By on January 31, 2020

Frankfurt Auto Show 2016

Verband der Automobilindustrie (VDA), the organizing body of Germany’s International Automobile Exhibition (IAA), has announced it will no longer hold its bi-annual trade show in Frankfurt. Last week, representatives from Berlin, Cologne, Frankfurt, Hamburg, Hanover, Munich and Stuttgart met with VDA to present their concepts for IAA 2021.

Frankfurt has already been taken out of the running, with the group saying the event would no longer take place at the Frankfurt am Main trade fair location after “evaluating all relevant criteria.” Despite being home to the show for decades, attendance has waned, encouraging VDA to examine its options.

Other trade events have undertaken similar changes in an effort to promote turnout amid growing public disinterest. Detroit managed to keep the North American International Auto Show (NAIAS) from leaving town, shifting its timing from January to June. Officially, this was done to allow more opportunities for manufacturers to set up outdoor displays and on-road vehicle demonstrations.

But simply having it take place at a time when Michigan air isn’t bitingly cold is bound to encourage more people to turn up. 

Detroit snagged 774,179 NAIAS attendees in 2019, whereas Frankfurt only managed to sell 550,000 tickets. Those numbers aren’t telling in themselves, but they do showcase a serious lapse in interest against previous years. In 2017, both sites reported attendance figures surpassing 800,000. That’s a significant drop for IAA, which was also undercut by environmental protests last September.

Automakers have also decided to spend less energy (and cash) at major trade shows in order host their own events — which can then be picked up and discussed online. Live events streamed over the internet and video game announcements are becoming just as valid a place to display a new model as anywhere else, affording automakers plenty of control over the debut. A mainstream model may be better suited to bow at a big trade event, but a higher-profile car could appear just about anywhere the company thinks a key demographic might be looking. As a result, event organizers are having to adjust.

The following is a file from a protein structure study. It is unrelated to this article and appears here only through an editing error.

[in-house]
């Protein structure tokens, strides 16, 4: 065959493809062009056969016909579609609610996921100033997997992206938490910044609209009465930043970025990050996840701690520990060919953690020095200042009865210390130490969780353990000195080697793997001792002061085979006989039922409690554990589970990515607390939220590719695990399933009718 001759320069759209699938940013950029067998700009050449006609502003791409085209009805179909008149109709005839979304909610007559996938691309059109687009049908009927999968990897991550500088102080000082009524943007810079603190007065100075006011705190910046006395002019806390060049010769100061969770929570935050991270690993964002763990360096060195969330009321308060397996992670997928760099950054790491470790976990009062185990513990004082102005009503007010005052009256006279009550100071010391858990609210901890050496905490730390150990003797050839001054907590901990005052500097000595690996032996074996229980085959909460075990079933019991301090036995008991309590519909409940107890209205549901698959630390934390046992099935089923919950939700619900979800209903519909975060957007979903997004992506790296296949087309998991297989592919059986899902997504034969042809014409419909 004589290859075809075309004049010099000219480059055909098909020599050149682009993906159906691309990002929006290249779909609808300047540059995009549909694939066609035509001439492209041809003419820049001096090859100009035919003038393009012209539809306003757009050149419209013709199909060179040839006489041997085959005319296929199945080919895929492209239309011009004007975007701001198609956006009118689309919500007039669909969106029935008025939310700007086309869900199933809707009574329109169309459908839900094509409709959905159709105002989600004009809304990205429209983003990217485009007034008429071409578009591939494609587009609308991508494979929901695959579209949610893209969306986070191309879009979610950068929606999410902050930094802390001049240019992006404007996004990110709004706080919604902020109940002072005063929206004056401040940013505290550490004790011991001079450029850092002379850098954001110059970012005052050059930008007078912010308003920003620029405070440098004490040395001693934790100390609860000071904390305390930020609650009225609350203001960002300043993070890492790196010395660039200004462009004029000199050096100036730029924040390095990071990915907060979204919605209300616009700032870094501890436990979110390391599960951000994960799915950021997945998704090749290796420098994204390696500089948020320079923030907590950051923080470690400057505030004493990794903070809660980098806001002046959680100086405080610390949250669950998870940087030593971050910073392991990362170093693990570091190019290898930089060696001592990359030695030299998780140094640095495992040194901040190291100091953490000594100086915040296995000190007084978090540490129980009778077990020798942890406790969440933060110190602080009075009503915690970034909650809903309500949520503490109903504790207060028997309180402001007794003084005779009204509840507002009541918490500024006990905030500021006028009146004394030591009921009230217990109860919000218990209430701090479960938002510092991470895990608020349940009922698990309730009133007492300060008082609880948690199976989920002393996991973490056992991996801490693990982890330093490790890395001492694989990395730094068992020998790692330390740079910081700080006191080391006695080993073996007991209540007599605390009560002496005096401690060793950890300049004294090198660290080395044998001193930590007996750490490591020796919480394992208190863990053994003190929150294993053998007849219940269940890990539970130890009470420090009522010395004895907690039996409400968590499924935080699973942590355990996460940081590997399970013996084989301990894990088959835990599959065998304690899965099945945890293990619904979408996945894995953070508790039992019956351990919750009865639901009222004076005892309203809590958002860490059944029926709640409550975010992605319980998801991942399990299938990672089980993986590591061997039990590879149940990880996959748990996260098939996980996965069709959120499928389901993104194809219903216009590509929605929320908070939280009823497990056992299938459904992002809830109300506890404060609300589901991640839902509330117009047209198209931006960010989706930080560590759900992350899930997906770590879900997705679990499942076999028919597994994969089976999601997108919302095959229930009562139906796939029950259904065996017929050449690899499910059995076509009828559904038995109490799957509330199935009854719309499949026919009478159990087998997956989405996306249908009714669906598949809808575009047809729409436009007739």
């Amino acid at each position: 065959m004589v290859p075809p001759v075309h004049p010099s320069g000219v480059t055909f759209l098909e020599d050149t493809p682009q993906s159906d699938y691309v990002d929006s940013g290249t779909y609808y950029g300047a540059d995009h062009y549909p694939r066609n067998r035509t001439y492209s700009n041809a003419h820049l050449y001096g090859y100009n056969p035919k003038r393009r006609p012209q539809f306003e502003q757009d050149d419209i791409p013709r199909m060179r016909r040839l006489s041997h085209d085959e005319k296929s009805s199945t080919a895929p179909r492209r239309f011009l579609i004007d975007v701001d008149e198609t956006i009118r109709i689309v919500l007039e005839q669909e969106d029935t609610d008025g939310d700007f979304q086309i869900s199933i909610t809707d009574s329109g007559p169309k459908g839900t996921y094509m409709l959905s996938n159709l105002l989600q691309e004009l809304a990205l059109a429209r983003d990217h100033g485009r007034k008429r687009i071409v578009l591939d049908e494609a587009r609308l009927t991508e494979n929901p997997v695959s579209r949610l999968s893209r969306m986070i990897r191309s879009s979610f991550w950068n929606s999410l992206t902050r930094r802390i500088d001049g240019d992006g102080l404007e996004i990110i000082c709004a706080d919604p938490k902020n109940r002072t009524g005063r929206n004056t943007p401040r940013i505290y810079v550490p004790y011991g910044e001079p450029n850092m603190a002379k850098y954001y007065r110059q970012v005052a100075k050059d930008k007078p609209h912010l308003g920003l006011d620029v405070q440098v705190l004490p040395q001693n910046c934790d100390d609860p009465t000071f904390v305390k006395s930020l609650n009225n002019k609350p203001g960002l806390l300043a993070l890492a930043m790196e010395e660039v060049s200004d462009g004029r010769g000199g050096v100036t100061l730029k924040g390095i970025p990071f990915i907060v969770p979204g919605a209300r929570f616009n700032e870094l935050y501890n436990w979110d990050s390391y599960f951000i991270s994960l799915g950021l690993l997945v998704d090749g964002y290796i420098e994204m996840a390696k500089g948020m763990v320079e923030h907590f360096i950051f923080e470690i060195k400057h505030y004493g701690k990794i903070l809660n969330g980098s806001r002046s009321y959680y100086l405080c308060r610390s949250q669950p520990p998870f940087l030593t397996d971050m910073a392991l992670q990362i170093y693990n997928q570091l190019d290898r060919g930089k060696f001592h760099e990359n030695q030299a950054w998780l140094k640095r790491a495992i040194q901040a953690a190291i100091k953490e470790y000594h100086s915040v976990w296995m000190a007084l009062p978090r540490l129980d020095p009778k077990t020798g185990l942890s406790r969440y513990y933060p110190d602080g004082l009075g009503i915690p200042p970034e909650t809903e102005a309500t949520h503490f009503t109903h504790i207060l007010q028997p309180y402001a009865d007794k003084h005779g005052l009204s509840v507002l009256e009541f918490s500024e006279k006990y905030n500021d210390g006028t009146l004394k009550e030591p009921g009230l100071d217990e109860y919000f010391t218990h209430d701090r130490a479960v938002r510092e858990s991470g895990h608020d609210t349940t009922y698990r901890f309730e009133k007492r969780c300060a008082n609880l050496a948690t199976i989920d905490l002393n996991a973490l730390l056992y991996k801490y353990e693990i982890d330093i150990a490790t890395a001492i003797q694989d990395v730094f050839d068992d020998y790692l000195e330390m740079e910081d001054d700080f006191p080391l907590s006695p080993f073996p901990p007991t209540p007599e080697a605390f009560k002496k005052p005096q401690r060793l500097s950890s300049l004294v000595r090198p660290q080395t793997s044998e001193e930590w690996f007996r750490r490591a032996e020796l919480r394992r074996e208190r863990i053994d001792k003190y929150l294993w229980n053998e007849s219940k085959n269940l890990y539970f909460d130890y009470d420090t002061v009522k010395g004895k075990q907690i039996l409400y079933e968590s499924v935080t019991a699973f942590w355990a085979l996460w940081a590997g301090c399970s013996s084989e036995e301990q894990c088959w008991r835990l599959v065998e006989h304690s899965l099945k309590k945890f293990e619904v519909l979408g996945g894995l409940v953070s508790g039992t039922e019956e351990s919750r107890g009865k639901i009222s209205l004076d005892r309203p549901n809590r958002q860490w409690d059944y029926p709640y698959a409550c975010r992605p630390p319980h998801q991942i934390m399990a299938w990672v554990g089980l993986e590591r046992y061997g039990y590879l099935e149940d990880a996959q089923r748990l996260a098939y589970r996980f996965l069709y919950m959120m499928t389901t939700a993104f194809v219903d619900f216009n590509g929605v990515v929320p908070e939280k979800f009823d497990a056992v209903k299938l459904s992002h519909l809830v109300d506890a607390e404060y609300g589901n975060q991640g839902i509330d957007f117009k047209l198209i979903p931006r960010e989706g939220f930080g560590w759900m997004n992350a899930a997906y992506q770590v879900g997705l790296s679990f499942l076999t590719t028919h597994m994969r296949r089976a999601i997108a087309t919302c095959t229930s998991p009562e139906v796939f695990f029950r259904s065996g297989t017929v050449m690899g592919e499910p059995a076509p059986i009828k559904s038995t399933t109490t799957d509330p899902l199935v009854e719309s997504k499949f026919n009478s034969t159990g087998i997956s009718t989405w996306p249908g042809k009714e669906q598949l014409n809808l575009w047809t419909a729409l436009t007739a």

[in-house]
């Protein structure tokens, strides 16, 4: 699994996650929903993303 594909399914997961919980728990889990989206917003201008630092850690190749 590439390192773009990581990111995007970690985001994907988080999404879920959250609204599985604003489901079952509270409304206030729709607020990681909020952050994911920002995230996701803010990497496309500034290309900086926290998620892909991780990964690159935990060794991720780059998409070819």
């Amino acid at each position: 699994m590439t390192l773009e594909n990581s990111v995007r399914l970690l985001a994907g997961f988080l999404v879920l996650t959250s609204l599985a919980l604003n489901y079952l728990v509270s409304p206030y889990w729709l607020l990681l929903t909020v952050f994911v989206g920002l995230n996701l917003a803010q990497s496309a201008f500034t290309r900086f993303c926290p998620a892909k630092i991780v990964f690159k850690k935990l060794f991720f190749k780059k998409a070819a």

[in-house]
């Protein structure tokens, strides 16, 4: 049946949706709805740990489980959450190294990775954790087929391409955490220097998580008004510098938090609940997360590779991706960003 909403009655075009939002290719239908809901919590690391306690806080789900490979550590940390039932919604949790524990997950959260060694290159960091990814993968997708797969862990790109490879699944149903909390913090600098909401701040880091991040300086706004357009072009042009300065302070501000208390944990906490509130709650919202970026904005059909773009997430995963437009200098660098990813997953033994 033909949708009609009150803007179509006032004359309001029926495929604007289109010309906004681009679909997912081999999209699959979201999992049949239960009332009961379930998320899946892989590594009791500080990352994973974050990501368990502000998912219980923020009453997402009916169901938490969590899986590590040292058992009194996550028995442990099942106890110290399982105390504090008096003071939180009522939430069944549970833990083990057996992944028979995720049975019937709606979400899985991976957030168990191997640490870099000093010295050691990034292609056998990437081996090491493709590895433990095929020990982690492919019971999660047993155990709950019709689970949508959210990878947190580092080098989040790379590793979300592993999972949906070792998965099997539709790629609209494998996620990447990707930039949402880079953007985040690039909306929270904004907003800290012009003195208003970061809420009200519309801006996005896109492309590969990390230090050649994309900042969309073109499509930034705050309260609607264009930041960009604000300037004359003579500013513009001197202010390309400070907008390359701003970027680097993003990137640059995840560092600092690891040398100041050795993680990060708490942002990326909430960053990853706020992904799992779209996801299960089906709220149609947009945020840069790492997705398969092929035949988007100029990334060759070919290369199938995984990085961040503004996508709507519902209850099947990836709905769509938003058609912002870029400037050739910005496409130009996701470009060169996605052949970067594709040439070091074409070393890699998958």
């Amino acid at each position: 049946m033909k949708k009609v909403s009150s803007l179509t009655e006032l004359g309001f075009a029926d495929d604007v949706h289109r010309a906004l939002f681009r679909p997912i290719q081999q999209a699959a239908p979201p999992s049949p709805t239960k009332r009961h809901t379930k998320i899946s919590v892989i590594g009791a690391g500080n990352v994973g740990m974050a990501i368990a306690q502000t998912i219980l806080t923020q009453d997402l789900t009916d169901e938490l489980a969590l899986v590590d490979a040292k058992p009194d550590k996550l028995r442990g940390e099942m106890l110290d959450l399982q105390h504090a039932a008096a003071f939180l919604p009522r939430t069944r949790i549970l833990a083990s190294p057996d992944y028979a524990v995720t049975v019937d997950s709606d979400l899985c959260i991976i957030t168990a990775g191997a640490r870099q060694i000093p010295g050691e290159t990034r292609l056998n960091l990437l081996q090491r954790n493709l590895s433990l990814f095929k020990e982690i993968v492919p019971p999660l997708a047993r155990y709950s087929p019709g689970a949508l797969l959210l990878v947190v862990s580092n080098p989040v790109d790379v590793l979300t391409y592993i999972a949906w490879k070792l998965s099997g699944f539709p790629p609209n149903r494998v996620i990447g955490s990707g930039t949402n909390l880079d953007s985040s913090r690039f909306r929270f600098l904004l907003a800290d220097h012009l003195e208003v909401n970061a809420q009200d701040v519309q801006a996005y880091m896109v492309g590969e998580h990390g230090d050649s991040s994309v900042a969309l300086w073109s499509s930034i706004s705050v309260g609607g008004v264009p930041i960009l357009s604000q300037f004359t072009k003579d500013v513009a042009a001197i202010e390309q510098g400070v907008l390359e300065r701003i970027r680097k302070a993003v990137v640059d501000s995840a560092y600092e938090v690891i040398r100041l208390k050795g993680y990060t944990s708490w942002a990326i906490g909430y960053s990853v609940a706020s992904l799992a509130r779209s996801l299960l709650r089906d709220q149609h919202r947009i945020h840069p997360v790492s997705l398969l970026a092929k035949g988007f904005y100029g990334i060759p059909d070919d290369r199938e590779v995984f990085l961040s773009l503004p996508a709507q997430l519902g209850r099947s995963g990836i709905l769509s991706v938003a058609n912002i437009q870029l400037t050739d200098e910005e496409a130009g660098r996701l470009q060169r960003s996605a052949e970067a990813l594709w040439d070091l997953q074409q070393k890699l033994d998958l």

Verband der Automobilindustrie did not say it had made any decisions regarding a new site for IAA 2021 beyond nixing Frankfurt. It did thank all the cities vying to play host, however, adding that the competition “only knows winners.”

From VDA (translated from German):

This decision was not an easy one for the VDA board of directors: the Main metropolis was the city of the IAA for almost 70 years; internationally, this became clear from the frequently used term ‘Frankfurt Motor Show’. The VDA thanks the city of Frankfurt and Messe Frankfurt for this long, very good and trusting partnership.

And overall, the Association of the Automotive Industry thanks all cities that participated in the competition for the IAA 2021 for their great commitment and the creativity of the ideas.

 

[Image: Image: Internationale Automobil-Ausstellung]

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17 Comments on “Frankfurt Auto Show No Longer in Frankfurt...”


  • avatar
    Lou_BC

    Electronic media has made people lazy with the attention span of goldfish. You look at a vehicle on line then you are plagued by advertising popping up on web sites and social media. Why go look at it in the flesh?

  • avatar
    ThomasSchiffer

    Last year’s Frankfurt Motor Show was plagued with visitor harassment by hysterical teenage climate change warriors from ‘Friday For Future’ and ‘Extinction Rebellion’. They were quite physical and abusive in their methods as they stopped people dead in their tracks and demanded to know why they were interested in these ‘planet killing vehicles’. They also physically damaged certain vehicles, SUVs in particular received the most attention from these ‘activists.’

    Wherever this event will be hosted in the future, expect those crazies to show up there and ruin it for everyone.

    • 0 avatar
      Frank_Garrett

      Exactly. The modern eco movement has no shame.

      • 0 avatar
        28-Cars-Later

        They’re deranged zealots who lack critical thinking skills.

        • 0 avatar
          Lou_BC

          “They’re deranged zealots who lack critical thinking skills”

          That sentence gets applied to virtually any group that does not agree with the group making that claim.

          A large number of my son’s peers (16 – 18 yrs old) fear that there won’t be much of a world for them to inherit. Any young person has a legitimate concern. I do not condone violence or any form of intimidation. It just adds fuel to the fire and further entrenches both sides.

          • 0 avatar
            JimZ